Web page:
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Local Issues

02 Dec 2013
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On a recent Monday evening, around 60 people mingled on a patio at Jackalope Ranch in Indio. The attendees—a mix of students, teachers, business people, tech experts and politicians—sipped drinks and munched on chips, guacamole and skewered chicken as they chatted. All in all, it was a typical-looking business-related social gathering. But the goals of the people at this innocuous-looking event, called the Desert Tech Meetup, are far from innocuous: They want to make the Coachella Valley a technology-business hub. The gathering—the second such Desert Tech Meetup—was held by Silicon Springs Ventures, in partnership with web/marketing firm Graphtek, and the Coachella Valley Economic Partnership (CVEP). “We’re all here for Silicon Springs: the movement,” Joel Fashingbauer, Silicon Springs Ventures’ president and chief operating officer, told the crowd. “We want to create another Silicon Valley, one that’s smaller and more efficient, in the desert.” In between mingling time and giveaways of gift…
25 Nov 2013
Zackary Davis always dreamed of becoming a nurse. The 26-year-old graduated from Cal State San Bernardino’s Palm Desert campus in June 2012; he was the first in his family to go to college. He estimated that he has applied to more than 100 health-care facilities since. Davis said he has had five interviews—and no job offers. Today, he works as a valet at the Hyatt Regency Indian Wells. “I’ve basically let go of the chance of getting the ER or ICU like I want,” said Davis, who lives in Indio. “I’m sure there are a ton of stories that are just like mine. It’s cruddy, but I’m trying to stay positive about it.” He’s not alone. A 2011 survey by the National Student Nurses Association found that 36 percent of newly licensed registered nurses did not have jobs four months after graduation. It’s worse in California. About 46 percent of…
11 Nov 2013
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Over the summer, a former Jewish temple in Desert Hot Springs was converted into the Desert Hot Springs Community Health Center. The building on Pierson Boulevard had been purchased by the now-nearly bankrupt city of Desert Hot Springs in 2008 and was condemned, partially torn down, and eventually sold to the nonprofit Borrego Community Health Foundation at a tremendous loss before its revival. (Meanwhile, a brand-new building behind the Vons grocery store on Palm Drive, which was constructed by the city to be a health-care clinic, sits unoccupied.) Despite the controversies and boondoggles, Borrego has managed to bring much-needed health-care services to Desert Hot Springs, and the clinic has been well-received by citizens of Desert Hot Springs (including myself) since the October opening. “We’ve been seeing that the community was hungry for what we offer,” said clinic site manager Sergio Ruiz. “Little by little, people are finding out that we…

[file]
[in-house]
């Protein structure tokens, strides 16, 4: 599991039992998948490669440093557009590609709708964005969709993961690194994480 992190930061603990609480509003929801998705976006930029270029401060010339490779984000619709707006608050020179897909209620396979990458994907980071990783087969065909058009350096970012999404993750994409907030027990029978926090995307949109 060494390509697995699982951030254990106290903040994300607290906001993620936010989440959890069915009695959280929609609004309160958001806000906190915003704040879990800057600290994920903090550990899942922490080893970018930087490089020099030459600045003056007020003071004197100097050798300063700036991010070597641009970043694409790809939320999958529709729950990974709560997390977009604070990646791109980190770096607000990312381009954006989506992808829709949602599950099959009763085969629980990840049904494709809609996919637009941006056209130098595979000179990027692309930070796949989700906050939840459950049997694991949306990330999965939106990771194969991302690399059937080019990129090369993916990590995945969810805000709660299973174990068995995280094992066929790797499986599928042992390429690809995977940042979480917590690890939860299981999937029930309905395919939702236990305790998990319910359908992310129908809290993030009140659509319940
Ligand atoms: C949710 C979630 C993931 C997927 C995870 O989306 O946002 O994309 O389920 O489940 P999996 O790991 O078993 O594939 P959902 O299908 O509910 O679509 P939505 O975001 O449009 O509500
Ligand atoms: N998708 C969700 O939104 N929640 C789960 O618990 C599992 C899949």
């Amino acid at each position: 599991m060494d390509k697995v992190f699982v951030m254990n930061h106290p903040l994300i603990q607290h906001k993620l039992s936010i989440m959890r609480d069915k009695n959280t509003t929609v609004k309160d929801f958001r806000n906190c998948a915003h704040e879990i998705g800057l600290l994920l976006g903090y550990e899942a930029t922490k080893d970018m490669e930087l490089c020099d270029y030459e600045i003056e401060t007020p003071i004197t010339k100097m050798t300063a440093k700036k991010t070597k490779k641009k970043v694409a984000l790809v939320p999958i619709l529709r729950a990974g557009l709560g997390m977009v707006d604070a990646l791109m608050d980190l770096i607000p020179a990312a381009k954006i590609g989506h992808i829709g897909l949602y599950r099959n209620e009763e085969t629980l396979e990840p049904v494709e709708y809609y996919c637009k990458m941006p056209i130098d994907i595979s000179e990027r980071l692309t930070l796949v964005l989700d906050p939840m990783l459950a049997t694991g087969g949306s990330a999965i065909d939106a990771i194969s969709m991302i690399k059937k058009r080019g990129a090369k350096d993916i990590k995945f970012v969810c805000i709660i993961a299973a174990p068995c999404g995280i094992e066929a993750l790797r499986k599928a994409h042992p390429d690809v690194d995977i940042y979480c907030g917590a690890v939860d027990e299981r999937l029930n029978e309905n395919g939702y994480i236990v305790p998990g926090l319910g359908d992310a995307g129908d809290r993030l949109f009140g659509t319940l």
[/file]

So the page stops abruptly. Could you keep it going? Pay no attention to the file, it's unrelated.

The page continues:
25 Oct 2013
The Palm Springs Unified School District is expected to save more than $6.9 million in energy costs over the next two decades after the installation of solar systems at campuses across the district. Among the 11 sites, including the district’s service center, is Cathedral City High School, where district officials are planning to hold a “flip the switch” event on Monday, Oct. 28. Some of the solar systems are already in place, and the rest are expected to be installed by the end of the year, according to information distributed on a district PowerPoint presentation. The district includes schools in Palm Springs, Cathedral City, Desert Hot Springs, Palm Desert, Rancho Mirage and Thousand Palms. With five different rate tiers between May and October, calculating the district’s power rate is complex, said Julie Arthur, executive director of facilities and planning for the district. However, the district has projected a savings of…
27 Sep 2013
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The U.S. Bureau of Reclamation has an unenviable job even in a wet year, but in prolonged periods of drought, the task of managing the Colorado River is even harder. The agency is in charge of balancing the water levels in the country’s two largest reservoirs: the serpentine desert lakes called Powell and Mead. Seven Western states depend on water from the Colorado for everything from showering to growing lettuce, and keeping the reservoirs at the proper level makes sure everyone gets their legal share—that is, until drought complicates things. Fourteen years of drought exacerbated by a dry spring, and an even drier July, prompted the Bureau of Reclamation to do something it’s never done before: release less water from Lake Powell. That means water levels at Lake Mead, 250 miles downstream of Powell, will continue to drop, threatening to render one of two intake pumps inoperable, and leaving Las…